Dorsey D. Ellis, Jr.
William R. Orthwein Distinguished Professor of Law Emeritus; Dean Emeritus
Professor Ellis served as Dean of the School of Law from 1987 until 1998. During that period, he oversaw the planning, construction, and funding of Anheuser-Busch Hall, the successful completion — 21 months ahead of schedule — of the school’s first capital campaign, an increase in the size, stature, and diversity of the faculty, and the strengthening and increased diversity of student body.
He was on sabbatical in 1998-99, serving as a Visiting Senior Research Fellow at Jesus College of Oxford University in the Fall and Visiting Professor of Law at Victoria University in Wellington, New Zealand in the Spring. He was appointed the William R. Orthwein Distinguished Professor of Law at Washington University in July 1999.
Prior to joining Washington University, he was a faculty member at the University of Iowa College of Law and also served that institution in a variety of administrative roles, including Vice President of Finance and University Services. He practiced law with Cravath, Swaine & Moore in New York City for five years before entering law teaching.
He has taught in the areas of legal history, antitrust, regulated industries, law and economics, and torts, and has published in the areas of constitutional history, torts, antitrust, law and economics, and punitive damages. He has been a consultant to the National Commission on the Causes and Prevention of Violence, the Federal Trade Commission, and the Iowa Department of Justice, and was of counsel to the attorney for the House of Representatives in Powell v. McCormick, 395 U.S. 486 (1969). He is a former member of the Board of Trustees of the Missouri Historical Society and the Professional Panel of Legal Advocates for Abused Women. He is Chairman of the Board of Directors of Maryville College (TN), and a member of the American Law Institute, the American Bar Association Antitrust Law Section, and the Academic Resource Corps of the Association of American Law Schools.
- Antitrust Law
- Products Liability
- International and Comparative Competition Law
- “Projecting the Long Arm of the Law: Extraterritorial Criminal Enforcement of U.S. Antitrust Laws in the Global Economy “, 1 Wash. Univ. Global Studies L. Rev. [forthcoming].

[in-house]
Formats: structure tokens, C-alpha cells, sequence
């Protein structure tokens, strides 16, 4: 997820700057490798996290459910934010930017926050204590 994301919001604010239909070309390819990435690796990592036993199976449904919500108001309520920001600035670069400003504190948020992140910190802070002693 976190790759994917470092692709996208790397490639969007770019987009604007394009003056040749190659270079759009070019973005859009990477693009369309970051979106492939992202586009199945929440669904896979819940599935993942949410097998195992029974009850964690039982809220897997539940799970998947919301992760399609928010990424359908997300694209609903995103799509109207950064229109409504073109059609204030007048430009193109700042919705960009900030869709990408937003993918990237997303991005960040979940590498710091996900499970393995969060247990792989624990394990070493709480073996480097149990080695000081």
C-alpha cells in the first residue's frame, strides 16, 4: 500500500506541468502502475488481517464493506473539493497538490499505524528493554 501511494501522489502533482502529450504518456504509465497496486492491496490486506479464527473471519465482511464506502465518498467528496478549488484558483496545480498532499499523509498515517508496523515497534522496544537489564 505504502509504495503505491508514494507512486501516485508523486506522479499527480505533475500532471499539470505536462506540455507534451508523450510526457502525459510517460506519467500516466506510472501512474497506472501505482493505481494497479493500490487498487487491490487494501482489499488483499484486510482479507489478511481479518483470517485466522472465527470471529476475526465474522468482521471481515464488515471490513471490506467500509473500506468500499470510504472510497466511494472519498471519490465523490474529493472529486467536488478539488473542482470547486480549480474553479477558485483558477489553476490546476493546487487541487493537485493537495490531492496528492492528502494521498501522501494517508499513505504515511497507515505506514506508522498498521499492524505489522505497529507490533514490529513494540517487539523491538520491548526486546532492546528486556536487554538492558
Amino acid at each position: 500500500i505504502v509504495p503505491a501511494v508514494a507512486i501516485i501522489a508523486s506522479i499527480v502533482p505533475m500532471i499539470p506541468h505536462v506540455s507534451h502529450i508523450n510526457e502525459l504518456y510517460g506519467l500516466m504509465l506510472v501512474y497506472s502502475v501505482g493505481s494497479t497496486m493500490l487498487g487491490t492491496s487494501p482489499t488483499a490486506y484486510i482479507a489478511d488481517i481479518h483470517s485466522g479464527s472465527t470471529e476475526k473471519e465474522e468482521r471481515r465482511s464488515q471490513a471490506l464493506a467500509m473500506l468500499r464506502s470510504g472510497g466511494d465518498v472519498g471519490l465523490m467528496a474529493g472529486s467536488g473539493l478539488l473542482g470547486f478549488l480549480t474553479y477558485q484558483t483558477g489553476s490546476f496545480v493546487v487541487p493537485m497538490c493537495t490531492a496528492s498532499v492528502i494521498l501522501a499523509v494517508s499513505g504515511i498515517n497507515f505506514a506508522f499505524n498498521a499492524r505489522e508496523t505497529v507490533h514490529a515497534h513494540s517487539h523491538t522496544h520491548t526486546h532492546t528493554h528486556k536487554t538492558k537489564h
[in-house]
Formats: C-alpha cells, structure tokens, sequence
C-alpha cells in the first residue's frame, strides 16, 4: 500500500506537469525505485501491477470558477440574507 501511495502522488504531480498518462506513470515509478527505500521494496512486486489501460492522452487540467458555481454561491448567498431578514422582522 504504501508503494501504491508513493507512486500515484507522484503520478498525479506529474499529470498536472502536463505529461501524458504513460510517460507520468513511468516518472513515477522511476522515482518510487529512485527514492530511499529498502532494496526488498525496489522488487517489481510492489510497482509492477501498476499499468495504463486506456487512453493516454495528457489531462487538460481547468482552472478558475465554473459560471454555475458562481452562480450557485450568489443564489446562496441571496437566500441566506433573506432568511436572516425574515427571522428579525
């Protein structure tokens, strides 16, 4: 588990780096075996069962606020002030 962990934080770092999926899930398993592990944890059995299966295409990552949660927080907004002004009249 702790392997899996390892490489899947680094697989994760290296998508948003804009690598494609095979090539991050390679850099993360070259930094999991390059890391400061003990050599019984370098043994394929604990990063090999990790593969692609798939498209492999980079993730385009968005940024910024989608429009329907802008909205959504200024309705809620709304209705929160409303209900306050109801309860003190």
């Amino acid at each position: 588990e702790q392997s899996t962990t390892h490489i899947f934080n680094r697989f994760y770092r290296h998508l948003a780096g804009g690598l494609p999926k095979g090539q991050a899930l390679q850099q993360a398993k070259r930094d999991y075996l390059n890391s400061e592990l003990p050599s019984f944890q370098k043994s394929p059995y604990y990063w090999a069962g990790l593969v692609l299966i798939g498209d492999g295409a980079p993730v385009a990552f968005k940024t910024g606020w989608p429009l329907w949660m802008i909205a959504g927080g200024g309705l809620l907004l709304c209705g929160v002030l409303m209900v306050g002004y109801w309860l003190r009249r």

- “Legal Education: A Perspective on the Last 130 Years of American Legal Training “, 6 Wash. Univ. J.L. & Pol. 157 (2001)
- [Extraterritorial Criminal Enforcement of U.S. Antitrust Laws] 30 Kokusai Shoji Homu [J. Japanese Inst. Intl. Bus. L.] 141, 202 (2002)
- “The Legacy of William Gardiner Hammond” [Wash. Univ. Occasional Publs., 2001]
- “Punitive Damages, Due Process, and the Jury,” 40 Alabama L. Rev. 975-1008 (1989)
- “An Economic Theory of International Torts: A Comment,” 3 Int’l Rev. L. & Econs. 45-57 (1983)
- “Efficiency and Vicarious Liability for Punitive Damages: Economic Implications of City of Newport v. Fact Concerts, Inc.,” 1 Sup. Ct. Econ. Rev. 135-61 (1982)
- “Fairness and Efficiency in the Law of Punitive Damages,” 56 S. Cal. L. Rev. 1-78 (1982)
- “Punitive Damages in Iowa: A Critical Assessment,” 66 Iowa L. Rev. 1004-69 (1981)
- “Legislative Powers: FTC Rulemaking,” in Economic Regulation and Bureaucratic Behavior: The Federal Trade Commission Since 1970, at 161-83. (K. Clarkson and T. Muris, eds. Cambridge Univ. Press 1981)
- “Damages and the Privacy Tort: Sketching a “Legal Profile,” 64 Iowa L. Rev. 1111-54 (1979) (With Melvin R. Novick, Ph.D.)
- “Equal Opportunity in Educational and Employment Selection,” 32 Amer. Psych. 306-20 (1977)
- “Powell v. McCormack and the Power to Expel: Some Unanswered Questions Regarding the Framers Intent,” 5 Georgia L. Rev. 203-47 (1971)
- “Vox Populi v. Suprema Lex: A Comment on the Testimonial Privilege of the Fifth Amendment,” 55 Iowa L. Rev. 829-63 (1970)
- “The Constitution and the Rights of the Accused,” in Law and Order Reconsidered, 509-33 (J. Campbell, J. Sahid & D. Stang eds., Rev’d. ed. 1970)